It is hard to believe almost two years have passed since I took command of US Coast Guard District Thirteen in the Pacific Northwest. While my Change of Command and Retirement after 34 years of service is upon me, I wanted to share with you my observations about the state of “our” maritime community. First and foremost, I could not be more proud of the dedicated and heroic work the men and women of the Coast Guard do each and every day in our very challenging environment. From the outer Pacific Coast, up the Columbia and Snake River systems, through the Straits of Juan de Fuca, into the Puget Sound, and across the rivers and lakes of Washington, Oregon, Idaho and Montana - they stand the watch and do it incredibly well. Second, this region is all about the maritime. All of the work you perform on the water and along the waterfront, in distant waters, and in support of those that put to sea is phenomenal and has an incredible economic impact on our Nation. You are, much like your Coast Guard, part of the fabric of the Pacific Northwest. However, it is clear more needs to be done to tell the maritime story in this region, as too few people truly understand its importance. For the last two years I have been amazed at how quickly the understanding and appreciation for the impact maritime activity has on this region fades as you move away from the waterfront.
Thanks again for the warm welcome you extended me when I arrived, and how you always embrace the Pacific Northwest Coast Guard team. I have worked closely with many of you in our local communities, industry, government and the private sector over the last two years, and I am proud to call you my friends. We have been brought together by business and we have been bonded by a special passion for the sea. In the opinion piece I wrote in this magazine at the beginning of my tour I covered several topics, such as the tremendous value that maritime activity in the Pacific Northwest brings to not only our region, but to the country and the world. I described the important role the Coast Guard plays, and how essential it is to collaborate with industry, elected officials, state, local, federal, international and tribal partners. I also talked about Safety. It is the key to everything the Coast Guard does, and it must be part of your operating culture as well. Our waters are unforgiving and we must all be rigorous in our attention to detail and our unwillingness to compromise - we have all lost too many shipmates, friends and family to the sea.
The Pacific Northwest is home to the third largest container port (Seattle/Tacoma), the second largest grain export complex (Portland/Vancouver/Seattle/Tacoma), the largest vehicle import operation on the West Coast (Portland), the largest ferry system (Washington), a large portion of our Navy’s fleet (Bangor/Bremerton/Everett), and a large, complex international maritime border. This region is also home to one of the largest and most advanced commercial fishing fleets in the world. These ships harvest locally off the coast of Washington and Oregon, as well as in the distant waters of Alaska and in the Bering Sea. The wonder, beauty and bounty of this region is tremendous and is equaled only by extremely tough weather, harsh coastal conditions and treacherous breaking bars along the coast. Collectively we must work to ensure the safety, security and viability of the waterways in the Pacific Northwest. For the Coast Guard there is no shortage of work as we serve the public, and all of you, each and every day. Last year we conducted 1,631 search and rescue cases, saved 184 lives, assisted another 2,390 people in distress, and saved property valued at over $8 million.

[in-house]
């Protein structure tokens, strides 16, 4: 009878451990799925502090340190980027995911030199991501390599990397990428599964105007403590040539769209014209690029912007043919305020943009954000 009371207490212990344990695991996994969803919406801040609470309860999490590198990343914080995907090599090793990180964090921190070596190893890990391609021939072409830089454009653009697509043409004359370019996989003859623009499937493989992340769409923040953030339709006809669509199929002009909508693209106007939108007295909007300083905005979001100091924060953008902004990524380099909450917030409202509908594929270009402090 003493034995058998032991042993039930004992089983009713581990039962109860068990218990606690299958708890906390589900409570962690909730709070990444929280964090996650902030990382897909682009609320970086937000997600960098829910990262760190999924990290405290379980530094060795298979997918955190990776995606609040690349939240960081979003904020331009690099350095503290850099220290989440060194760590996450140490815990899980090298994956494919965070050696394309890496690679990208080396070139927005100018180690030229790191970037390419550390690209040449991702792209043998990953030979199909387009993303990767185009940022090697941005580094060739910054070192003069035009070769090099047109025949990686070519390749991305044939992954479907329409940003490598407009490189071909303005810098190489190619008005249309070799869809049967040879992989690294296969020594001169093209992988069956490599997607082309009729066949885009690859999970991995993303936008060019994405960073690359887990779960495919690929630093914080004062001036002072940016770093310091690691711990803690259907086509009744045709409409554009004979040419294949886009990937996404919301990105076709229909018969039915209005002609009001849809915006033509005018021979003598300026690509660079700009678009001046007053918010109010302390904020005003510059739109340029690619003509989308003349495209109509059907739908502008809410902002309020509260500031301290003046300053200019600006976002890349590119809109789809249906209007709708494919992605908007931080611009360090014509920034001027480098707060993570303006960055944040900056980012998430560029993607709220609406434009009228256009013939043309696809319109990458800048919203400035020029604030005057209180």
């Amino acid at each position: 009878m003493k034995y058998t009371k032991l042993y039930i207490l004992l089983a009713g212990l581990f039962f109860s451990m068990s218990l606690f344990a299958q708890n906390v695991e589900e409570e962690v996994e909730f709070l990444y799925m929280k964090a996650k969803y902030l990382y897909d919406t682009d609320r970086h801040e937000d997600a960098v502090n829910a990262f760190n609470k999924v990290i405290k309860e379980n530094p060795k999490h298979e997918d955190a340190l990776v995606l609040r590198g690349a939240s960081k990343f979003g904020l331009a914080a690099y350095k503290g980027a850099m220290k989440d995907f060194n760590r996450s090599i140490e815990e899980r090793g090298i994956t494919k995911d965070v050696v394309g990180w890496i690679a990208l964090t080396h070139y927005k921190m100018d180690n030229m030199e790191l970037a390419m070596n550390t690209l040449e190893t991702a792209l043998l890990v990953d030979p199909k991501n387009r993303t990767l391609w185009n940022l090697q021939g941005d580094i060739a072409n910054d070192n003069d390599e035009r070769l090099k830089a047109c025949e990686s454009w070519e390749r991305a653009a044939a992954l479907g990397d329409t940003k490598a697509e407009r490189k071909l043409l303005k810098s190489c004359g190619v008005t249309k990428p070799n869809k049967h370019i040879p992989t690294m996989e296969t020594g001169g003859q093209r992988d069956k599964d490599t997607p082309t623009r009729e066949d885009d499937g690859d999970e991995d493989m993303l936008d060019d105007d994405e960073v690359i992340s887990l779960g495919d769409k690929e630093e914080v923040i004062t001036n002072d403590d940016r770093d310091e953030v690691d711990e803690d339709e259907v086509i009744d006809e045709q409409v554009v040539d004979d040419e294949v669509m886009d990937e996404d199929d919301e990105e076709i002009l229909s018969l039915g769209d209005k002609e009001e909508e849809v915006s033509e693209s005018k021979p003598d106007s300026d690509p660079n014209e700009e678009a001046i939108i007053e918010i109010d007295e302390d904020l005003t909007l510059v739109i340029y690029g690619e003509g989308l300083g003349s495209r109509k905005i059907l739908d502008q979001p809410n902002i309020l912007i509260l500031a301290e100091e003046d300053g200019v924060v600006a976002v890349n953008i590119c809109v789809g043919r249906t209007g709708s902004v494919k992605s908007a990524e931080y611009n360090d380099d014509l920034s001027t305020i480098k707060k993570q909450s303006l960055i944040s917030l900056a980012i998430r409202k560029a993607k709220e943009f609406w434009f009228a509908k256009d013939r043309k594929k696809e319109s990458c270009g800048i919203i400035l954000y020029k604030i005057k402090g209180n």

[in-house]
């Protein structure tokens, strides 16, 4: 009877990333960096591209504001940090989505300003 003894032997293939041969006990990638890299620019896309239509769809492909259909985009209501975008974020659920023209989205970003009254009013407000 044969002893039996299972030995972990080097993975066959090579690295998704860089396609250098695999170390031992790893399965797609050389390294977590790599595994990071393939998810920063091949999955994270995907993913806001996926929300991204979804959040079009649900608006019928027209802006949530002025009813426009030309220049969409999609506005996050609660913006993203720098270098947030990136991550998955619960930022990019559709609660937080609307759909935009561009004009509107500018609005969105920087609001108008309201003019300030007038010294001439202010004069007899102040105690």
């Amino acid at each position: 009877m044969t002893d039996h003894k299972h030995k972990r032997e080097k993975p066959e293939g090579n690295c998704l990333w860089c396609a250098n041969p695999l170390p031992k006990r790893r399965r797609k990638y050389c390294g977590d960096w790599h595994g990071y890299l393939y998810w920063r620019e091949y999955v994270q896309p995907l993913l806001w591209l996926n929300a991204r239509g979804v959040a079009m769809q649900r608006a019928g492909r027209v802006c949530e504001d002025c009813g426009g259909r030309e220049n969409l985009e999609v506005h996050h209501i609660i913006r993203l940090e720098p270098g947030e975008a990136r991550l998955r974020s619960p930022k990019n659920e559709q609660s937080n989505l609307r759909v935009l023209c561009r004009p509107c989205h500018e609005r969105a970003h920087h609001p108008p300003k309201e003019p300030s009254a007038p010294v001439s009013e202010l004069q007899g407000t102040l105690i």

While some Coast Guard members are heralded for their heroic rescues, or critical response and prevention actions; others are hard at work behind the scenes, in concert with all of you, to ensure that maritime activity is conducted safely and securely. In 2012, we conducted more than 2,000 vessel examinations and 530 facility inspections, all with an eye towards safety, security and environmental compliance. These efforts are critical to maritime business and commerce. In meeting many maritime professionals at Harbor Safety Committee meetings, professional seminars, industry meetings, and in discussions with elected leaders, there are a wide range of plans and ideas that may significantly increase commercial traffic in our ports, on our rivers and along our coast. It is also apparent there is concern about what these potential changes may mean. As many of you know, the Coast Guard stands the watch daily overseeing our region’s precious waterways. Whether it is in our regional Command Centers, at our Stations along the coast or from our Cooperative Vessel Traffic Service (VTS) here in Seattle; we are on watch and ready. VTS Puget Sound celebrated its 40th birthday in the fall of 2012, and the men and women who stand the watch monitor the Straits of Juan de Fuca and Puget Sound, an area of more than 3,500 square miles. VTS Puget Sound is the nations’ only Vessel Traffic Service working cooperatively with the Canadian Coast Guard to protect our waters and allow traffic to travel seamlessly in our shared and challenging waterways.